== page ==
noun, singular: red alga
A group of algae that are known for having chlorophyll and accessory pigments (i.e. phycoerythrin, phycocyanin and allophycocyanins) in phycobillisomes, giving them a reddish colour
The red algae are algal species that are characterized by their reddish bodily structures. Their colour is due to the presence of the accessory pigments, phycoerythrin, phycocyanin and allophycocyanins. Another distinctive feature is the absence of flagella and centrioles. They also form pit connections and pit plugs. The pit connections and pit plugs they form during cytokinesis following mitosis are unique to red algae. The pit connections are thought to play a role in cell-to-cell communication and/or symplastic transport.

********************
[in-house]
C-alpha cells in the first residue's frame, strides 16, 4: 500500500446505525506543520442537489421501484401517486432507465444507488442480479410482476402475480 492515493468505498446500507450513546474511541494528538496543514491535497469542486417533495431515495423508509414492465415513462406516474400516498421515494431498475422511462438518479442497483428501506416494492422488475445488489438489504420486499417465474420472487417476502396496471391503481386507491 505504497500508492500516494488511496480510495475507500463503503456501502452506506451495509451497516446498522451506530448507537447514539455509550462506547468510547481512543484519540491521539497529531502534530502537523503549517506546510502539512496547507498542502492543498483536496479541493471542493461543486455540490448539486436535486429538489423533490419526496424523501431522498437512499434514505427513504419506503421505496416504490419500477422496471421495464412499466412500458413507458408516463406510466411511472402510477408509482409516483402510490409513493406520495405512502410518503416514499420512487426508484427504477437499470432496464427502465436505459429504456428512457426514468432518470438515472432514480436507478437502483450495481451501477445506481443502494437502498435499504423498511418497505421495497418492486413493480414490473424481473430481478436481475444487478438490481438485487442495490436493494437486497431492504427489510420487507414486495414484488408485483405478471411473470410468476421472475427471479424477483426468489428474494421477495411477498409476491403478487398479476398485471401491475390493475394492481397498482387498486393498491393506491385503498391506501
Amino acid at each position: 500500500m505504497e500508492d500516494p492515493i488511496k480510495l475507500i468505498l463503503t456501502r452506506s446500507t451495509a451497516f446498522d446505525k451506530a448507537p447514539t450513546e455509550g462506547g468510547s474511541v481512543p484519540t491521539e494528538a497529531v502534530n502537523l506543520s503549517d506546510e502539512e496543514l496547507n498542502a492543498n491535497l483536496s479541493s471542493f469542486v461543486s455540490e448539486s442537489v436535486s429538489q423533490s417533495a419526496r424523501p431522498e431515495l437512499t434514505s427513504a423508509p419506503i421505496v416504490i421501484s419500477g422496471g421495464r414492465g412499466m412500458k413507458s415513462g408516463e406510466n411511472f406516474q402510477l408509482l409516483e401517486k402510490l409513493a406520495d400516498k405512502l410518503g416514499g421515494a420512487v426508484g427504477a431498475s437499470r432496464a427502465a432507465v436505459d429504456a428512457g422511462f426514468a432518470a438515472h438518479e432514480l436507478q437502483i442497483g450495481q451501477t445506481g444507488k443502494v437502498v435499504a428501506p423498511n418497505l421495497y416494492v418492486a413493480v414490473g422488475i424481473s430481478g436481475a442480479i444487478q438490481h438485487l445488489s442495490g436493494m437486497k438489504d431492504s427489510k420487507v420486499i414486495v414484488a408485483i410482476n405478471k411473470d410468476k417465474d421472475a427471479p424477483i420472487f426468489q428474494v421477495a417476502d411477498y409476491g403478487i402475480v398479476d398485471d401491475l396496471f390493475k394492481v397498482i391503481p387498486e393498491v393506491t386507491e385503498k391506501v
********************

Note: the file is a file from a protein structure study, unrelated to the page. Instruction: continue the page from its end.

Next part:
Many of them are marine species and are found along the coastal and continental shelf areas of tropical, temperate and cold-water regions.1
The red algae belong to Rhodophyta. It is one of the largest groups of algae. There are about 5000-6000 species of red algae.2 Examples of red algal species are Rhodella, Compsopogon, Stylonema, Bangia, Porphyra, Porphyridium cruentum, Hildenbrandia, Nemalion, Corallina officinalis, Ahnfeltia, Gelidium, etc.
1 Rhodophyta. Retrieved from [].
2 Thomas, D. (2002). Seaweeds. Life Series. London: Natural History Museum.